Review: How Many Times? by Rhys Hughes

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Seregil of Rhiminee
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Seregil of Rhiminee created the topic: Review: How Many Times? by Rhys Hughes
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Rhys Hughes' How Many Times? was published by Eibonvale Press in March 2018.

Information about Rhys Hughes:

Rhys Hughes was born in 1966. Tartarus Press published his first collection, Worming the Harpy, in 1995, and since that time he has published more than thirty other books. His fiction is generally fantastical and his output mainly consists of short stories, though he has published several novels. His work is frequently compared to that of Boris Vian, Flann O'Brien and R.A. Lafferty, but he cites his major influences as Italo Calvino and Donald Barthelme. His three most recent books are the collections Bone Idle in the Charnel House (Hippocampus Press), Orpheus on the Underground (Tartarus Press) and Brutal Pantomimes (Egaeus Press). Fascinated by paradoxes, he incorporates them into his fiction as entertainingly as he can. Sangria in the Sangraal was inspired by a real visit to the town of Albarracín in the year 2007.

Click here to visit his official website.

Information about How Many Times?:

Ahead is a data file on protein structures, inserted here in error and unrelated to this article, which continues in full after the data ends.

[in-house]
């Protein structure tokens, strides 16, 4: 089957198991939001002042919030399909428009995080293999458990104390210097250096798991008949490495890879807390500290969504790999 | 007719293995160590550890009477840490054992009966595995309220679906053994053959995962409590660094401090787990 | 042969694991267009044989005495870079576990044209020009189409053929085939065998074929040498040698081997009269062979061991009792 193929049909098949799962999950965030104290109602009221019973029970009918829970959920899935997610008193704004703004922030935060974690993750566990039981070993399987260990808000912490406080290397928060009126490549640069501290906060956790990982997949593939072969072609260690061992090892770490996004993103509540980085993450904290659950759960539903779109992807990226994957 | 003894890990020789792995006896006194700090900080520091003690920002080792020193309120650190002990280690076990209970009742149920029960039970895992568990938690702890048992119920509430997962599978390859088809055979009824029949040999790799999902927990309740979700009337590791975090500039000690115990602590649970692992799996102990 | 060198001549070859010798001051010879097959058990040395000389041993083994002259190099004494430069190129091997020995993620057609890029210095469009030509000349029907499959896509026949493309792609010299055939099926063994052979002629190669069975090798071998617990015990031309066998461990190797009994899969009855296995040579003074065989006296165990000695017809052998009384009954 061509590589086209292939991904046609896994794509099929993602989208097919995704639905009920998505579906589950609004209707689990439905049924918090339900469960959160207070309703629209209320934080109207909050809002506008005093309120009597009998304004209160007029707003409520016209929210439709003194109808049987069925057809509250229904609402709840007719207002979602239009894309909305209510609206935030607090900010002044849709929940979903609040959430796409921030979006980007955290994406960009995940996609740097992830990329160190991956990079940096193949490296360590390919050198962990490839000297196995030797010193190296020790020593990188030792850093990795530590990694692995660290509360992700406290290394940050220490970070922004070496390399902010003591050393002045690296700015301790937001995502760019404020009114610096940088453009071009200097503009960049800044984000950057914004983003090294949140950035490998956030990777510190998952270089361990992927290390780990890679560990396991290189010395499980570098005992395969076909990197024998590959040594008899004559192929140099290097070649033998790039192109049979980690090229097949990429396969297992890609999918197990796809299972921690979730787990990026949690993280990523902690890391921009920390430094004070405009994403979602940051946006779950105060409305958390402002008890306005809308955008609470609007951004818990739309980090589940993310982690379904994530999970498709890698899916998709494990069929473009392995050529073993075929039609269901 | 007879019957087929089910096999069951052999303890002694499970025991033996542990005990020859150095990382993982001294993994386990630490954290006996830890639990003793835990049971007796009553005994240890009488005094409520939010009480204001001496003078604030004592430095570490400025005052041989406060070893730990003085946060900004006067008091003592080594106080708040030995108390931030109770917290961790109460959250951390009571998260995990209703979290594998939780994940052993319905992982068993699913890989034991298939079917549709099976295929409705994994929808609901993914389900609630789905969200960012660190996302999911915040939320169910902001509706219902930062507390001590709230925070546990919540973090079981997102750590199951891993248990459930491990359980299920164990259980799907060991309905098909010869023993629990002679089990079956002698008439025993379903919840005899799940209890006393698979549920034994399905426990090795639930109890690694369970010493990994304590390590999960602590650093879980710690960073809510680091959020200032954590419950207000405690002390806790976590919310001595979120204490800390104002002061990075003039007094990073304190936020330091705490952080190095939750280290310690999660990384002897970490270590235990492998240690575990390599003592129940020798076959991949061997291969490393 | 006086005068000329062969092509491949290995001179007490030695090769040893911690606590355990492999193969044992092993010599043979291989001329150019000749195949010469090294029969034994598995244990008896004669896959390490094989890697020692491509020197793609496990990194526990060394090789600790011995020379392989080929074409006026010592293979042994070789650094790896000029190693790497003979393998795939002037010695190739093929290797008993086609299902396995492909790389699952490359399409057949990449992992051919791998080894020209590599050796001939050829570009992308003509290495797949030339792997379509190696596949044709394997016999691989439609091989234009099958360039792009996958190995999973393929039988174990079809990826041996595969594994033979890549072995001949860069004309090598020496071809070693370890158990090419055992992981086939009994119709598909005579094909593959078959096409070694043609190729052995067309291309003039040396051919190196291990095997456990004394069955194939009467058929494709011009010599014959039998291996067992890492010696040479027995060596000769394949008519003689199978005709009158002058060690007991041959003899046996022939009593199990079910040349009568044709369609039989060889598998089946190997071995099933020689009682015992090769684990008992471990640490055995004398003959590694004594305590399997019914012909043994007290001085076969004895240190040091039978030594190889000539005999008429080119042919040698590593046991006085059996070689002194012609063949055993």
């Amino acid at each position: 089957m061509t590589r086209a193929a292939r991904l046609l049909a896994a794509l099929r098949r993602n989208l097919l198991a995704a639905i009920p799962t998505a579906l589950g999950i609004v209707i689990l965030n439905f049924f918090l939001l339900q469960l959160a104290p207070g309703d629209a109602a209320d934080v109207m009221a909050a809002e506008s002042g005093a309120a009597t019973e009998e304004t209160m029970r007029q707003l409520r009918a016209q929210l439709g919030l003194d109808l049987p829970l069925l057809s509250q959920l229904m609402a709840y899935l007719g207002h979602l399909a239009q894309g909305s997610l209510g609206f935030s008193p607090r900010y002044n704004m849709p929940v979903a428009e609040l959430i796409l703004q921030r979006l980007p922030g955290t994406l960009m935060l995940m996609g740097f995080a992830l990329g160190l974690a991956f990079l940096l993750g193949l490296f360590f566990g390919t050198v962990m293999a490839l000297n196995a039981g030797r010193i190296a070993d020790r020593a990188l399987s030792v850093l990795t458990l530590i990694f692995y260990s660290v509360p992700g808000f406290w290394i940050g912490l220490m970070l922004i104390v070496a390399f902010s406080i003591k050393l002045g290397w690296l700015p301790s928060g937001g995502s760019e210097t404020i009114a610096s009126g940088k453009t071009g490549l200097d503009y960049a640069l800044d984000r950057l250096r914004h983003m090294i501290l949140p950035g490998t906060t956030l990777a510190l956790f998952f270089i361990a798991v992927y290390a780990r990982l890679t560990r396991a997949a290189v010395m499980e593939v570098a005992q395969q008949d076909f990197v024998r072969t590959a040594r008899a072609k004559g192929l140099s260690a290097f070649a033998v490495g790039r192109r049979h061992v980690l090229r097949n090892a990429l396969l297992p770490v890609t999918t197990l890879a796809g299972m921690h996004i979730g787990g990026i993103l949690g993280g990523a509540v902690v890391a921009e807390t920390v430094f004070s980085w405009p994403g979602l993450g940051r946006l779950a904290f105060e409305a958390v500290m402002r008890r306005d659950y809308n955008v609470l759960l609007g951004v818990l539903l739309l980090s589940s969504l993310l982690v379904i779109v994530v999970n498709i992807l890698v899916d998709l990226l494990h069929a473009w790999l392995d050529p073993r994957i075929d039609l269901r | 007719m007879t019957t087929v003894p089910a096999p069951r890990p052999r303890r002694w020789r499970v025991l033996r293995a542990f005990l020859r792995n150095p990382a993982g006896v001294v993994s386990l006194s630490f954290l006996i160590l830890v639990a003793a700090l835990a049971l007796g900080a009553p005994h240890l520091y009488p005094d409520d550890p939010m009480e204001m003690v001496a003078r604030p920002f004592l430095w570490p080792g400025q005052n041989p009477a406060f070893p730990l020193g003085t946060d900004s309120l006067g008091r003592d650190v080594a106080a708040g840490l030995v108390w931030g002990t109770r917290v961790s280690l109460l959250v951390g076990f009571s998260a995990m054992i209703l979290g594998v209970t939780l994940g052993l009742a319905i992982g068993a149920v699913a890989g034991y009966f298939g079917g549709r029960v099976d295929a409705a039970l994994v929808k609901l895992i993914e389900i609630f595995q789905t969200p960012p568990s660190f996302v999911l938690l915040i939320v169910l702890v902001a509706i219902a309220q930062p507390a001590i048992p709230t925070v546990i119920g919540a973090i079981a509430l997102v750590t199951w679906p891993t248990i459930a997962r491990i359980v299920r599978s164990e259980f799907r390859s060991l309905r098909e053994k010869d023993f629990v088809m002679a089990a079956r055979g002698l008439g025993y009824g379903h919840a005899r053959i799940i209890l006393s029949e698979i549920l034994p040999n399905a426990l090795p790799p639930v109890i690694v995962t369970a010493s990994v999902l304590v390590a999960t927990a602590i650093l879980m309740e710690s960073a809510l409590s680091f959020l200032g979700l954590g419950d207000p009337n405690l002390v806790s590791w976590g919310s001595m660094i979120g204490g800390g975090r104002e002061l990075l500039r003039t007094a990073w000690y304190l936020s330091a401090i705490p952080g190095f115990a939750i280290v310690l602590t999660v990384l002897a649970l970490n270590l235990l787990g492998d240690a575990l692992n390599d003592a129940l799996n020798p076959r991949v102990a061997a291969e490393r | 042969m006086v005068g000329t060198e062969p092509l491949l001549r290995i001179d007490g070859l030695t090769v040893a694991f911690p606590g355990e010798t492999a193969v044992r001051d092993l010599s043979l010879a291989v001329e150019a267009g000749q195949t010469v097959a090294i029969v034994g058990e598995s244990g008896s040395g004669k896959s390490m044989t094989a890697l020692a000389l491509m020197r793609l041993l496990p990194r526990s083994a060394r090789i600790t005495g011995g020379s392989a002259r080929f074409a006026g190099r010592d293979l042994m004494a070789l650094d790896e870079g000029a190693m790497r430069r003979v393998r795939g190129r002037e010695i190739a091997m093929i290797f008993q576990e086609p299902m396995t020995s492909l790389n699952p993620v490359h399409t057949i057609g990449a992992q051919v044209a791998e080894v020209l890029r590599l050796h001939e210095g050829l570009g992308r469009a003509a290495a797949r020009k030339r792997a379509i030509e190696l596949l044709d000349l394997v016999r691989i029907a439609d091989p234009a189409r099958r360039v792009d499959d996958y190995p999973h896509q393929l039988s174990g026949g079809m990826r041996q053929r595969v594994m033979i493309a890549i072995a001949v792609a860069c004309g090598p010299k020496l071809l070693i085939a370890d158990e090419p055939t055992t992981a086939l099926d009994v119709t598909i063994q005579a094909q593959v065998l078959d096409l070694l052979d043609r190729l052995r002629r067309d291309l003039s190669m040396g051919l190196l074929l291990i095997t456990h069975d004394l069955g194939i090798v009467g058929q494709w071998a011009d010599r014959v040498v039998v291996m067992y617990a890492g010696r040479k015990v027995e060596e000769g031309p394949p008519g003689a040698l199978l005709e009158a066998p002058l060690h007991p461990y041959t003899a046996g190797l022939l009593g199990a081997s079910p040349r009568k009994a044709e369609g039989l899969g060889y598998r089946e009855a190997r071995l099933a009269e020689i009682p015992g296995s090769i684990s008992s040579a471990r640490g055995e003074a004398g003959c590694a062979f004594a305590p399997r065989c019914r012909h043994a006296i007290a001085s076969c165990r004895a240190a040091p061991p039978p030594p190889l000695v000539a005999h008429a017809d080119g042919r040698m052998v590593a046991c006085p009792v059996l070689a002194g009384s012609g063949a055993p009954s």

Rhys Hughes has never been a stranger to experimental fiction and unusual ways of constructing stories, and this mini-collection gathers some of his most far-reaching examples, placed squarely in the world of OuLiPo writing. Short for Ouvroir de littérature potentielle or the workshop of potential literature, OuLiPo is a grouping of authors who fashion works based on constrained writing techniques - writing that follows rigorous and extremely precise rules concerning structure and layout etc. And here, we encounter works based on rigid numerical constraints, works in the form of grids that can be read in any direction, and a "logico-erotic tale in which the permutations of the sexual acts are based on the workings of logic gates."

The intricacy of construction within these carefully defined restraints is stunning but the resulting literary world is still very much the author’s own, filled with his characteristic sense of humour, the absurd and the fantastical.

This is a slim but large-format book to give space for all the complex layouts, grids, structures etc. that make up these stories.



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